TV-PGJanuary 6, 2004: The miniPod has landed; can its form factor overcome its $249 price point? Meanwhile, Apple finally unveils GarageBand (surprisingly enough, it's not a word processor), and if you were hoping to download the new versions of iMovie and iPhoto, you may want to make alternative arrangements...
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The miniPod: Let's Get Small (1/6/04)

Awwwwwww, it's just an eentsy-beents! To the utter surprise of absolutely nobody (except Albert "Thunderstruck Al" Sherman of Booneville, PA, who was also shocked to learn that he didn't win the lottery and that water is wet), Uncle Steve today announced the iPod mini, which we're probably going to keep referring to as the miniPod just because we think it sounds better. Whaddaya know? Sometimes strong feelings come true. Or truish, anyway.

For those of you who followed all the rumors, yes, it's cheaper; yes, it's smaller; yes, it's available in colors (though not in stripes). No, it's not Flash RAM-based, which only comes as a surprise to the brilliant predictive mind of analyst Rob Enderle, who's now batting something like 0 for 3,483 when it comes to Apple prognostications. On the plus side for good ol' Rob, though, there's a decent chance that the miniPod announcement will spawn another Enderlicious prediction, most likely one about how the new device will fail miserably because it's too expensive and packs a 4 GB hard drive instead of 256 MB of that Flash RAM that he's so darn crazy about.

The thing is, if he does say that, we'll be in a bit of a pickle, because we won't be able to disagree-- at least, not to our accustomed level of mouth-frothing stridency. While we were always a little skeptical that Apple would ever ship something good enough to call an iPod at that magical $99 price point that got tossed around in the press so blithely over the past couple of weeks, we hadn't ruled out a miracle, and we had at least hoped for a $149 2ish GB option. Instead Apple seems to have drawn a line in the sand and decided that anything less than a thousand songs in your pocket just isn't an iPod, and so only the rumored high-end miniPod surfaced-- at $249, which is fifty smackers more than most people had been expecting.

Now, here's the thing: if there had never been an iPod in the first place and Apple announced the $249 4 GB miniPod today, we'd be jumping up and down and hugging strangers in the street, assuming they didn't look too gross or anything. But considering that a mere fifty clams more gets you a full-fledged 15 GB iPod, we're not at all sure just how many people will be lining up to plunk down a quarter-grand for only a quarter of the disk space. Presumably it'll be people who 1) have small music collections, 2) like aluminum but hate plastic, 3) love shiny metallic colors but detest white, and 4) have trouble lifting five to six ounces but feel they can manage 3.6 okay.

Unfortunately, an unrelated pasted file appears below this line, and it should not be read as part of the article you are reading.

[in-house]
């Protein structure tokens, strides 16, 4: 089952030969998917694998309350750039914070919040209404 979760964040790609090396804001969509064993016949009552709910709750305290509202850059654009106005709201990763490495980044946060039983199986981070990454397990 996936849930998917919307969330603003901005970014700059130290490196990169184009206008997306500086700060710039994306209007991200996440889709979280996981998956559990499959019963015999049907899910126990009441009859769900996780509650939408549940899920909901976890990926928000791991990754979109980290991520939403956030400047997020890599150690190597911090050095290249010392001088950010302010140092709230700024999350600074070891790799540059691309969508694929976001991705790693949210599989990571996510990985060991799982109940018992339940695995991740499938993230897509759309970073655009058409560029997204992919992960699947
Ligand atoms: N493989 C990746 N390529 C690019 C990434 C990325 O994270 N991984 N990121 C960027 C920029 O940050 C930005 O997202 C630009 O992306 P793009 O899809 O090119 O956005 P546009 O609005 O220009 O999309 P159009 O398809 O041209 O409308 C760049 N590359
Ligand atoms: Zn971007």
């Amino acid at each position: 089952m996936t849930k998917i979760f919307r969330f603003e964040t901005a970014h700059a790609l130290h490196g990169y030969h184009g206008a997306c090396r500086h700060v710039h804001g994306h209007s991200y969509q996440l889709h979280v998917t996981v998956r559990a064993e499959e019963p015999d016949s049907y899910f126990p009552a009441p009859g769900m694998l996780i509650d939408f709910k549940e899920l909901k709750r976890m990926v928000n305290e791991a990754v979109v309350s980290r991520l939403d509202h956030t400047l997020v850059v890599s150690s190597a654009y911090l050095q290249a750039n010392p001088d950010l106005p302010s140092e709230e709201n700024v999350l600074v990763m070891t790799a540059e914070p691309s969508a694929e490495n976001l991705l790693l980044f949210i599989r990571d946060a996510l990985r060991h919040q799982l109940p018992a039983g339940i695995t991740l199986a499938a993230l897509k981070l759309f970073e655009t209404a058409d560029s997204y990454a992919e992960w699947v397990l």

That said, we just held up a half-inch stack of business cards (which is exactly the width of a miniPod and only a tenth of an inch shorter), and we have to say, dang, that's one small iPod. Especially with 4 GB of breathing room, which means it holds 80% of what our original iPods hold, and actually does more in terms of extras and the like. In other words, this could well be one of those products whose specs don't necessarily look all that great on paper, but when you hold one, your wallet seems to leap unbidden from your pants. Sort of like the original iPod, actually; you may recall that we were pretty lukewarm about the whole thing at first, and boy did that ever change.

So there's the miniPod story: a ridiculous amount of function in a likewise ridiculously tiny package, all for what is (when you think about it) a ridiculously fair price for what you get. Sure, if you don't mind lugging around a hulking behemoth of a gleaming white plastic thing, you can pack four times as much music into its big brother for only $50 more, but for some people even a thousand songs will seem like overkill, and the physical size factor may be a real issue; the iPod is portable, whereas the miniPod is barely there at all. And if the price bums you out, well, who knows? The "insider info" about the entry-level 1.5 GB miniPod may well have been real after all; Apple could be keeping it in the wings, ready to take on the low-end Flash-based players (that other 31% of the market, for those of you who watched the Stevenote) at a later date. Like, when 4 GB miniPod sales start to level off. Geez, we may even have to start saving up just in case.

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"These Macs Go To Eleven" (1/6/04)

The miniPod is cool, no doubt, but can we be honest? It just wasn't the star of the show. Neither was the long-awaited G5 Xserve, for that matter, nor guitar-slingin' demo boy John Mayer, nor even Srinidi Varadarajan of the Virginia Tech Big Mac project (although we admit we were all yelling "SRINIIIII!!! WOOO!!! YEAH!!!" and holding up lighters when his video spot came on). For us, only one thing that shared the stage with Steve came close to matching his radiance, and that was GarageBand.

You might remember the GarageBand rumors from last September, when someone at MacRumors came across Apple's trademark application floating around in the soup of the U.S. Patent and Trademark Office database. Speculation ran rampant, since the name could have referred to just about anything even vaguely related to music. Allow us to pretend we knew what the heck we were talking about, then, when we posited that it might be "some sort of add-on that turns a Mac into a passable recording studio rig for cheap," because that's basically what it is: the fifth leg of Apple's $49 iLife suite which combines the dynamic looping elements of Soundtrack, dozens of software-based virtual instruments, and a digital recording studio that lets you capture and tweak your own special sound. Okay, so the description lacks oomph; you really need to see it-- and hear it-- in action. If you haven't sat through the keynote yet, we strongly recommend that you tune in and see what all the fuss is about.